These smart specs fight back against a future of bulky headsets

Oppo Air Glass 3 MWC 2024
Image: supplied.

Alongside a new slimline phone at MWC 2024, Oppo also shared a prototype of the Air Glass 3, a pair of lightweight augmented reality (AR) glasses aimed at bridging devices in a convenient wearable format.

Oppo described its glasses as “assisted reality” due to the device’s ability to source and display information without needing to pick up your phone. Air Glass 3 connects to Oppo phones running on ColorOS 13 or higher, accessing the company’s AI large language model (LLM), AndesGPT, to drive its assistive features.

Looking like an ordinary pair of glasses, the Air Glass 3 weighs 50 grams, which Oppo claims is lighter than any other device of its kind. Squeezed into the AR glasses is a tiny projector that uses Micro-LED technology to produce imagery up to 1,000 nits of brightness.

Also housed in the frame are speakers that are said to deliver better audio quality than previous iterations. They’re also designed in a way that keeps audio confined to the wearer so people can’t eavesdrop on your phone calls.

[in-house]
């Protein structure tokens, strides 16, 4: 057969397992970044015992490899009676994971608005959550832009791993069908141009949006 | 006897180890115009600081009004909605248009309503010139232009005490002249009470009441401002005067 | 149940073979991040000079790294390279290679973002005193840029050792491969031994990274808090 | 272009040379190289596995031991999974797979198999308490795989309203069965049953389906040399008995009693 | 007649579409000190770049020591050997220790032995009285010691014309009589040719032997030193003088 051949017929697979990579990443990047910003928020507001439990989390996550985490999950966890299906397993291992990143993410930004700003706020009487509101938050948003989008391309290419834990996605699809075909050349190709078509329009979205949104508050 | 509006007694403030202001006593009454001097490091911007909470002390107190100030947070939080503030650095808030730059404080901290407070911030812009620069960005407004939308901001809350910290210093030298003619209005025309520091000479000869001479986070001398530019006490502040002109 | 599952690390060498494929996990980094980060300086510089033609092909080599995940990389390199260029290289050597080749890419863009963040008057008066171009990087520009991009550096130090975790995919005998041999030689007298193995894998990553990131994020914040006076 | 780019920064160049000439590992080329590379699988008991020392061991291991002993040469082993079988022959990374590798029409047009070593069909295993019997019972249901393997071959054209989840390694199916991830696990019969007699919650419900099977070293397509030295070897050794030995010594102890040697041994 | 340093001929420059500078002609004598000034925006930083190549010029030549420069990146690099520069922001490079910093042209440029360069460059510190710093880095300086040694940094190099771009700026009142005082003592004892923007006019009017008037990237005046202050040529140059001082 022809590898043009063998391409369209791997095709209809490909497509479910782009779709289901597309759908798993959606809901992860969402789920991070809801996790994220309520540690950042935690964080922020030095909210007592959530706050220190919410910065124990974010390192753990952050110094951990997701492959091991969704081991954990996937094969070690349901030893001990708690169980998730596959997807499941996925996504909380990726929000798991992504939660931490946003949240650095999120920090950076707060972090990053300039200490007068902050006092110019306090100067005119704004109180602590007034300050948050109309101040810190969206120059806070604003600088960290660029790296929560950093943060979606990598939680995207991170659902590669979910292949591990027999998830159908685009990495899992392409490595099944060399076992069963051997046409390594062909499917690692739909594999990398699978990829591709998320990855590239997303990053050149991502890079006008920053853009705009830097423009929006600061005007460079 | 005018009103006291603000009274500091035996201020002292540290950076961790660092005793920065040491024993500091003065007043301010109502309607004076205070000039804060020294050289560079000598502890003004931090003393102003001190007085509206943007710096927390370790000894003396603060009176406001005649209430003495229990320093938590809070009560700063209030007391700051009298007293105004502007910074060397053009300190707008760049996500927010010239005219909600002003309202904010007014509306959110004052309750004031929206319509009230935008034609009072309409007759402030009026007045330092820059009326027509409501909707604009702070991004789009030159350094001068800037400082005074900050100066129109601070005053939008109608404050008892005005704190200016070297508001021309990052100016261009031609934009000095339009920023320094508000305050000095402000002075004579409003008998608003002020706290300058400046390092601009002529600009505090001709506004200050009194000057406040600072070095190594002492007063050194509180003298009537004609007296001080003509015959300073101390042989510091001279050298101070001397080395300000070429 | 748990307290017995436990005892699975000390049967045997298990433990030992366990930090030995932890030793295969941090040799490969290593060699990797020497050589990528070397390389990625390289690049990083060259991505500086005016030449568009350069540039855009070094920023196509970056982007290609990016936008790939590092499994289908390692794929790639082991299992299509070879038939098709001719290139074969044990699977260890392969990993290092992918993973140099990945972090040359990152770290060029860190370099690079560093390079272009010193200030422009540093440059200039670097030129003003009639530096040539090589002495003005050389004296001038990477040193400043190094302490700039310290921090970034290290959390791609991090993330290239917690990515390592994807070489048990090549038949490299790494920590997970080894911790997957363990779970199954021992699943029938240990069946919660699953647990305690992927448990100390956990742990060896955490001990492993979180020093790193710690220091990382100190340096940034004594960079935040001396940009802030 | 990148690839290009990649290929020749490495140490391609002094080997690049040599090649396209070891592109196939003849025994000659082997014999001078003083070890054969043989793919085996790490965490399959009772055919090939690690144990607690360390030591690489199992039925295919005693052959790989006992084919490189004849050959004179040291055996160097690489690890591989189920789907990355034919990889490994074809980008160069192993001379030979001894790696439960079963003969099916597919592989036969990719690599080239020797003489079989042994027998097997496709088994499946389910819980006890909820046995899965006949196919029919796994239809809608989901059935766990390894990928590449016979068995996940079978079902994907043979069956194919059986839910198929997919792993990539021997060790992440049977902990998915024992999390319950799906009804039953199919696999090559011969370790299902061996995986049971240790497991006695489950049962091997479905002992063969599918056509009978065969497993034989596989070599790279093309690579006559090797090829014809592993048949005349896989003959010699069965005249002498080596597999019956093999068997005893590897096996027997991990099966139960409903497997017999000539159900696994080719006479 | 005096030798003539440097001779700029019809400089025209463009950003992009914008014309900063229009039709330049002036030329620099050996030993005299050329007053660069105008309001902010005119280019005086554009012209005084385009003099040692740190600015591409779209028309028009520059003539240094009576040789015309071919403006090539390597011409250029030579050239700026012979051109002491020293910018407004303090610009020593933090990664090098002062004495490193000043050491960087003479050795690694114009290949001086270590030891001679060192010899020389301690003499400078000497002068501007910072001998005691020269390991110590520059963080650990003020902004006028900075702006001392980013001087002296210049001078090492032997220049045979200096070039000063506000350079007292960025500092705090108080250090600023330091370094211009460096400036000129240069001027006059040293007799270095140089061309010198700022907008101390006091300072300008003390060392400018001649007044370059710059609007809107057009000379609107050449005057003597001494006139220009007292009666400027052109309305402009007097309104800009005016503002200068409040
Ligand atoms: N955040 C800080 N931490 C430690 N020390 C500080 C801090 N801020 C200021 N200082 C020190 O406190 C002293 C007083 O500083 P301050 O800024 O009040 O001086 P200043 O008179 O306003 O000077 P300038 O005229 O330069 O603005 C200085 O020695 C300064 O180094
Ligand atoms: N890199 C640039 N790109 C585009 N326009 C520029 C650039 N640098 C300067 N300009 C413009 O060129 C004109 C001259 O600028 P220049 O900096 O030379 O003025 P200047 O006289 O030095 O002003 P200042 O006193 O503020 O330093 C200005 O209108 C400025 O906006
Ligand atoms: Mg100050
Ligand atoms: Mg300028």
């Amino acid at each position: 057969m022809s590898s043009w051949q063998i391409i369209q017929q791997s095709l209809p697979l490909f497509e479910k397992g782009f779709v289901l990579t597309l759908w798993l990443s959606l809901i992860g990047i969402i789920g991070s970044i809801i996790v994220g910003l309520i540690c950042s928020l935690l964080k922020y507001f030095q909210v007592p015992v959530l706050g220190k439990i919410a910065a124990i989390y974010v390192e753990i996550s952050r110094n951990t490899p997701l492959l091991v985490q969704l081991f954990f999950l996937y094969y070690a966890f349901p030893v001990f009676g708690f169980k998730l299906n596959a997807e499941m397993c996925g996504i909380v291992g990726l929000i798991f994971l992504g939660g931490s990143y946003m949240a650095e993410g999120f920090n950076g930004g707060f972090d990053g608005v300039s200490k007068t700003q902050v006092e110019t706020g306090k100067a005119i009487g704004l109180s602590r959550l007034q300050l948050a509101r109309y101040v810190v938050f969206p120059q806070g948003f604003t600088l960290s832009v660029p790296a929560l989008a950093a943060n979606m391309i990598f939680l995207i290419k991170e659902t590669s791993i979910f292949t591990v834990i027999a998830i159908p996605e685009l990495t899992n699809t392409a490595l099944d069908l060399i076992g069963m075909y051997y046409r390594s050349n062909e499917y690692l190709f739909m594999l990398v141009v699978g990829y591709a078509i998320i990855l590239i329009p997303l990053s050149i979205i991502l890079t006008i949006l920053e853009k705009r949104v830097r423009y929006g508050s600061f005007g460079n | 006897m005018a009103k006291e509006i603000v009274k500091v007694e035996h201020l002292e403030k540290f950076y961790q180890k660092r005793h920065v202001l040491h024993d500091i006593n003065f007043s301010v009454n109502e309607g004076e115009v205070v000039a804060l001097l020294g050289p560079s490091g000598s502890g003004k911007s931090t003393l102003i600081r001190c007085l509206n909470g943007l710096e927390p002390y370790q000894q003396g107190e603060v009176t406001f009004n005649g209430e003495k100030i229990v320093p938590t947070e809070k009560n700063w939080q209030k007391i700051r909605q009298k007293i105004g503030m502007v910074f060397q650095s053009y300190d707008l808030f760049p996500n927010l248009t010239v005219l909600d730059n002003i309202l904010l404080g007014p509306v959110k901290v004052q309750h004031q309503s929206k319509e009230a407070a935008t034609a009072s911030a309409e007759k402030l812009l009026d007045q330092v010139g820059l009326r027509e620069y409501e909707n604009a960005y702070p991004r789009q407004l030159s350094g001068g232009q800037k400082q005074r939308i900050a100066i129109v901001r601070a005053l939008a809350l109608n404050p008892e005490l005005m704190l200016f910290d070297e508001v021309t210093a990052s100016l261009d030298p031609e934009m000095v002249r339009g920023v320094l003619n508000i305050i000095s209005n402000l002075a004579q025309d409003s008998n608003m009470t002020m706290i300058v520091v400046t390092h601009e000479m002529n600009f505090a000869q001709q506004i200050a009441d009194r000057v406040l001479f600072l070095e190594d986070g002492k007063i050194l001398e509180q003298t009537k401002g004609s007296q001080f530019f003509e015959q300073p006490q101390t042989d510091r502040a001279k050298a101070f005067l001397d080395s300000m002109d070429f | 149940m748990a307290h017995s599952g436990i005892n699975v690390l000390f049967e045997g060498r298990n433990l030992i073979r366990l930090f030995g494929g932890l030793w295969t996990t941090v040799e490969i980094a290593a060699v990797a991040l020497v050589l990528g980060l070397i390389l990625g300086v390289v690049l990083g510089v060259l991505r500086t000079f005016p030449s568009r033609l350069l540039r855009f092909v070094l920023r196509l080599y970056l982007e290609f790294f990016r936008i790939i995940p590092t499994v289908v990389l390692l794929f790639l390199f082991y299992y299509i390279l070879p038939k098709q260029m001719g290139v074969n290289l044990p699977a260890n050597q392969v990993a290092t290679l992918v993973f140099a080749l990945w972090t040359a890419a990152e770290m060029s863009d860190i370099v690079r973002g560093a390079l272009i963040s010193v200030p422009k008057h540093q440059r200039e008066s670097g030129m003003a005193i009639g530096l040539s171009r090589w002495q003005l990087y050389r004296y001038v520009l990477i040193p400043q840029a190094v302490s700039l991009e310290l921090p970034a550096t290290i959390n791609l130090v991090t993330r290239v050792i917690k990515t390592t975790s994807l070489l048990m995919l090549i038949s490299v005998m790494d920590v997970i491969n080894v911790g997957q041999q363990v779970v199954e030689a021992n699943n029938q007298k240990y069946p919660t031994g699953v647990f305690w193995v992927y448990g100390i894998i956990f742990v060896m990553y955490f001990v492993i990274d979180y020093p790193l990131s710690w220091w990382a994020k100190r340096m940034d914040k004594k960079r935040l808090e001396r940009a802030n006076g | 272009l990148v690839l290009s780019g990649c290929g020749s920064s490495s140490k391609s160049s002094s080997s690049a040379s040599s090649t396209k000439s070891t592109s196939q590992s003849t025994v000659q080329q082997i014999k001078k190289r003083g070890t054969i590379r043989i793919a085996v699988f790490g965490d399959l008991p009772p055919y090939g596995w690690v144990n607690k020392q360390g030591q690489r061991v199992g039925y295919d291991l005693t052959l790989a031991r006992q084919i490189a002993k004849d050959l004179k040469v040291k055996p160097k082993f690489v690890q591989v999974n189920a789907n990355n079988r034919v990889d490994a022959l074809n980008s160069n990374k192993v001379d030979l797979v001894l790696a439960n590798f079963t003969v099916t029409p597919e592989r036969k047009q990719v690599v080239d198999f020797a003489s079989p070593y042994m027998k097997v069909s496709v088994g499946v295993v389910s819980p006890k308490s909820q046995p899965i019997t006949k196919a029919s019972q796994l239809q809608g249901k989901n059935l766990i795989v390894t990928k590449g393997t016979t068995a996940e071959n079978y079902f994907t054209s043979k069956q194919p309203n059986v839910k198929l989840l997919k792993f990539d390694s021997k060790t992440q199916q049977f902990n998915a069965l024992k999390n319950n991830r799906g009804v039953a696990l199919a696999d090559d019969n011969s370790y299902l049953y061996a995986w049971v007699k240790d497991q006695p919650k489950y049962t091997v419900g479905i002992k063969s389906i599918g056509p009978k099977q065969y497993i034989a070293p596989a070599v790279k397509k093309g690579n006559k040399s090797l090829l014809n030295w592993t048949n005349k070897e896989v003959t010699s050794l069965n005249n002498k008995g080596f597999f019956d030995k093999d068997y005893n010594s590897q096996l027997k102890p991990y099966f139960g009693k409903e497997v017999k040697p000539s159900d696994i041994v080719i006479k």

What can the Oppo Air Glass 3 do?

AI continues to be a hot topic among tech companies, with the Air Glass 3 no exception. Via the Air Glass app, the glasses pair with compatible phones via Bluetooth. Afterwards, you can use touch sensors located on the frame to control various features.

Once set up, you can use a built-in voice assistant to make search queries and chat with the LLM. Against the backdrop of the recent Apple Vision Pro launch in the US, Oppo positioned the wearable’s lightweight form factor as the future of extended reality. The world’s fourth best-selling smartphone company suggested that smaller designs are needed for the technology to take off.

Aside from burgeoning AI features, the Air Glass 3 also displays information at a glance, including the time, images, and music playback information. Some of the features planned for the future sound genuinely helpful, like the teleprompter tool.

As it’s just a prototype, don’t expect the specs to arrive on our shores anytime soon. Regardless, it’s an interesting look at the future of AR that doesn’t need a massive headset to enjoy.

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